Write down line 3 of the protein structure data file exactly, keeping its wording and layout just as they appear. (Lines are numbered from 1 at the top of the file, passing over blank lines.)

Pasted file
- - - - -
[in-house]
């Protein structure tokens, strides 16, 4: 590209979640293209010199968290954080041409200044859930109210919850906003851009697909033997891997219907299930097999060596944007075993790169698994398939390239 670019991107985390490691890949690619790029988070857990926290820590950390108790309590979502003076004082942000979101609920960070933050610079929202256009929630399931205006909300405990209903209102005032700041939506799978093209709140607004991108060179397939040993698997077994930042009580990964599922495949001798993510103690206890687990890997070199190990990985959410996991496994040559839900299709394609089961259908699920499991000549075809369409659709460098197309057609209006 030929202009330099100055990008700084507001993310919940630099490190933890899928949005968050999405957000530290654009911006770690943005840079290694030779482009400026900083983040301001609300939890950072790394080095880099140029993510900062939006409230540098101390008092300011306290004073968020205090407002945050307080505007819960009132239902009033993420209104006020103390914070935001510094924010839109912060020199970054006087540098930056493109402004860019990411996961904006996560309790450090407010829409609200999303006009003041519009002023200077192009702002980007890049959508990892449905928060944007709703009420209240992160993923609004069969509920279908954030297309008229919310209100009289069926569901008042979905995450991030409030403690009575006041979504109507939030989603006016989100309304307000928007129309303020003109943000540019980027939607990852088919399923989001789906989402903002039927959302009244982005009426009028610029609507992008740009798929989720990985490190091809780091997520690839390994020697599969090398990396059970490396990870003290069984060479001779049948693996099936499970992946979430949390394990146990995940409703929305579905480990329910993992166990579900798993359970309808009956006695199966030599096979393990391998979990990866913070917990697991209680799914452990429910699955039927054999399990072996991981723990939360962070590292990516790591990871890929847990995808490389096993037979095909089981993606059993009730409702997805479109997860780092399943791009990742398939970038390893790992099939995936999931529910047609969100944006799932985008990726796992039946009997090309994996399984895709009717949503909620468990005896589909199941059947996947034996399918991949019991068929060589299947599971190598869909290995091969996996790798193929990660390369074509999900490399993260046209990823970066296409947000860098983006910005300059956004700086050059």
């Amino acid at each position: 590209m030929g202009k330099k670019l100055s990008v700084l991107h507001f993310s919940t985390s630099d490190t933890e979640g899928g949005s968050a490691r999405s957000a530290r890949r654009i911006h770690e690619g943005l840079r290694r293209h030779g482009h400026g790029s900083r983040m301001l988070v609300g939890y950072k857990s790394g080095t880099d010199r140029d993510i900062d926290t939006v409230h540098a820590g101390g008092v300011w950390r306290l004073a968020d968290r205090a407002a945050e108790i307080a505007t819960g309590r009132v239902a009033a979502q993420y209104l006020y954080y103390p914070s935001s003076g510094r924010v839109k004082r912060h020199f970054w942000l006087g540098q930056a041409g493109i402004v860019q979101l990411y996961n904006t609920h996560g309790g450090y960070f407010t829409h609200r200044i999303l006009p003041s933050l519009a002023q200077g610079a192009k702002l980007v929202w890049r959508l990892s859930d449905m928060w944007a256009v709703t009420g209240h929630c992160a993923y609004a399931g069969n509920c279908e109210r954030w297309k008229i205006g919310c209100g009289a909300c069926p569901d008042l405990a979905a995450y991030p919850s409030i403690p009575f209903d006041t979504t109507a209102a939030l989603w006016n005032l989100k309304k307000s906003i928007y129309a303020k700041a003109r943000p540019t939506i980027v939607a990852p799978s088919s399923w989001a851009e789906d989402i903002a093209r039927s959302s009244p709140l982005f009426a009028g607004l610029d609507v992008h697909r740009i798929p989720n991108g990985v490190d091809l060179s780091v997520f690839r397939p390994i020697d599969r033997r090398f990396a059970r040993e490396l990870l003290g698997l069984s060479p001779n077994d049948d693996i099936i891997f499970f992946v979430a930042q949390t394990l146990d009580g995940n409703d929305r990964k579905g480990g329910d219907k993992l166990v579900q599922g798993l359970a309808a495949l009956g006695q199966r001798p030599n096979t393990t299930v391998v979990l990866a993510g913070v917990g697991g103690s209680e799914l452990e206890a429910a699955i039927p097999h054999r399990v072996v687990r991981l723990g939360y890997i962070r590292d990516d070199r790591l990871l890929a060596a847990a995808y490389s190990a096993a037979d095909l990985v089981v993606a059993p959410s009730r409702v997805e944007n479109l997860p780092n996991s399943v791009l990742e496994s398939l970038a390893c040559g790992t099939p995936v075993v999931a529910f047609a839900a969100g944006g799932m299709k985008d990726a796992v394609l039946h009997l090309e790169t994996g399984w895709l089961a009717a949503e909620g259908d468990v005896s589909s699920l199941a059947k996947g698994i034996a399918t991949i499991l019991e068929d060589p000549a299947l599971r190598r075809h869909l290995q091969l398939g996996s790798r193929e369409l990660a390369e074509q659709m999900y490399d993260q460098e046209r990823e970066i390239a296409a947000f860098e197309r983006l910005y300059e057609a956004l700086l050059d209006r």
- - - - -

């Amino acid at each position: 590209m030929g202009k330099k670019l100055s990008v700084l991107h507001f993310s919940t985390s630099d490190t933890e979640g899928g949005s968050a490691r999405s957000a530290r890949r654009i911006h770690e690619g943005l840079r290694r293209h030779g482009h400026g790029s900083r983040m301001l988070v609300g939890y950072k857990s790394g080095t880099d010199r140029d993510i900062d926290t939006v409230h540098a820590g101390g008092v300011w950390r306290l004073a968020d968290r205090a407002a945050e108790i307080a505007t819960g309590r009132v239902a009033a979502q993420y209104l006020y954080y103390p914070s935001s003076g510094r924010v839109k004082r912060h020199f970054w942000l006087g540098q930056a041409g493109i402004v860019q979101l990411y996961n904006t609920h996560g309790g450090y960070f407010t829409h609200r200044i999303l006009p003041s933050l519009a002023q200077g610079a192009k702002l980007v929202w890049r959508l990892s859930d449905m928060w944007a256009v709703t009420g209240h929630c992160a993923y609004a399931g069969n509920c279908e109210r954030w297309k008229i205006g919310c209100g009289a909300c069926p569901d008042l405990a979905a995450y991030p919850s409030i403690p009575f209903d006041t979504t109507a209102a939030l989603w006016n005032l989100k309304k307000s906003i928007y129309a303020k700041a003109r943000p540019t939506i980027v939607a990852p799978s088919s399923w989001a851009e789906d989402i903002a093209r039927s959302s009244p709140l982005f009426a009028g607004l610029d609507v992008h697909r740009i798929p989720n991108g990985v490190d091809l060179s780091v997520f690839r397939p390994i020697d599969r033997r090398f990396a059970r040993e490396l990870l003290g698997l069984s060479p001779n077994d049948d693996i099936i891997f499970f992946v979430a930042q949390t394990l146990d009580g995940n409703d929305r990964k579905g480990g329910d219907k993992l166990v579900q599922g798993l359970a309808a495949l009956g006695q199966r001798p030599n096979t393990t299930v391998v979990l990866a993510g913070v917990g697991g103690s209680e799914l452990e206890a429910a699955i039927p097999h054999r399990v072996v687990r991981l723990g939360y890997i962070r590292d990516d070199r790591l990871l890929a060596a847990a995808y490389s190990a096993a037979d095909l990985v089981v993606a059993p959410s009730r409702v997805e944007n479109l997860p780092n996991s399943v791009l990742e496994s398939l970038a390893c040559g790992t099939p995936v075993v999931a529910f047609a839900a969100g944006g799932m299709k985008d990726a796992v394609l039946h009997l090309e790169t994996g399984w895709l089961a009717a949503e909620g259908d468990v005896s589909s699920l199941a059947k996947g698994i034996a399918t991949i499991l019991e068929d060589p000549a299947l599971r190598r075809h869909l290995q091969l398939g996996s790798r193929e369409l990660a390369e074509q659709m999900y490399d993260q460098e046209r990823e970066i390239a296409a947000f860098e197309r983006l910005y300059e057609a956004l700086l050059d209006r």